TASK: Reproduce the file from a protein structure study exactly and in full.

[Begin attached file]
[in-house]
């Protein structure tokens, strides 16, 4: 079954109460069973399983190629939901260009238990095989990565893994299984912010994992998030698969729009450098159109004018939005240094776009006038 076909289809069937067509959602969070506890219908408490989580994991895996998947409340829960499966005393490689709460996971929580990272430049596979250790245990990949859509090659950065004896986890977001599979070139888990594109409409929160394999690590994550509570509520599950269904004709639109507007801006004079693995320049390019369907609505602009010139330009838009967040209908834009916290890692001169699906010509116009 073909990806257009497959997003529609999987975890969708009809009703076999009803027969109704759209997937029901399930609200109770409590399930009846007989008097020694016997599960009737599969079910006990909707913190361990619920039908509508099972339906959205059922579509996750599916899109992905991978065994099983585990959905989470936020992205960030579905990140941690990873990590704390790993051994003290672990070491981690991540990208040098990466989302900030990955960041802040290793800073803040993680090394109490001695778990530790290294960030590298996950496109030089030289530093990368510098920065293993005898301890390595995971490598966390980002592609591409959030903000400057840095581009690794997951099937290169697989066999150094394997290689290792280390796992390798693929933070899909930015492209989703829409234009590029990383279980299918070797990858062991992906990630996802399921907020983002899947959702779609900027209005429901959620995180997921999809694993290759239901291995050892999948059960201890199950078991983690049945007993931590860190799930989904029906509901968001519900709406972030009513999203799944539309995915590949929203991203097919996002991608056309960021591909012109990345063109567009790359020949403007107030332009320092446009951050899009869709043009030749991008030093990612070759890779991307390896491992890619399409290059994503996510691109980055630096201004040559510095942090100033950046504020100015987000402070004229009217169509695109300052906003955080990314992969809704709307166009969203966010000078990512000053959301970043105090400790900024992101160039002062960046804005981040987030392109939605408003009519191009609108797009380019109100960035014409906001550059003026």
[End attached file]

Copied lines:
[in-house]
């Protein structure tokens, strides 16, 4: 079954109460069973399983190629939901260009238990095989990565893994299984912010994992998030698969729009450098159109004018939005240094776009006038 076909289809069937067509959602969070506890219908408490989580994991895996998947409340829960499966005393490689709460996971929580990272430049596979250790245990990949859509090659950065004896986890977001599979070139888990594109409409929160394999690590994550509570509520599950269904004709639109507007801006004079693995320049390019369907609505602009010139330009838009967040209908834009916290890692001169699906010509116009 073909990806257009497959997003529609999987975890969708009809009703076999009803027969109704759209997937029901399930609200109770409590399930009846007989008097020694016997599960009737599969079910006990909707913190361990619920039908509508099972339906959205059922579509996750599916899109992905991978065994099983585990959905989470936020992205960030579905990140941690990873990590704390790993051994003290672990070491981690991540990208040098990466989302900030990955960041802040290793800073803040993680090394109490001695778990530790290294960030590298996950496109030089030289530093990368510098920065293993005898301890390595995971490598966390980002592609591409959030903000400057840095581009690794997951099937290169697989066999150094394997290689290792280390796992390798693929933070899909930015492209989703829409234009590029990383279980299918070797990858062991992906990630996802399921907020983002899947959702779609900027209005429901959620995180997921999809694993290759239901291995050892999948059960201890199950078991983690049945007993931590860190799930989904029906509901968001519900709406972030009513999203799944539309995915590949929203991203097919996002991608056309960021591909012109990345063109567009790359020949403007107030332009320092446009951050899009869709043009030749991008030093990612070759890779991307390896491992890619399409290059994503996510691109980055630096201004040559510095942090100033950046504020100015987000402070004229009217169509695109300052906003955080990314992969809704709307166009969203966010000078990512000053959301970043105090400790900024992101160039002062960046804005981040987030392109939605408003009519191009609108797009380019109100960035014409906001550059003026």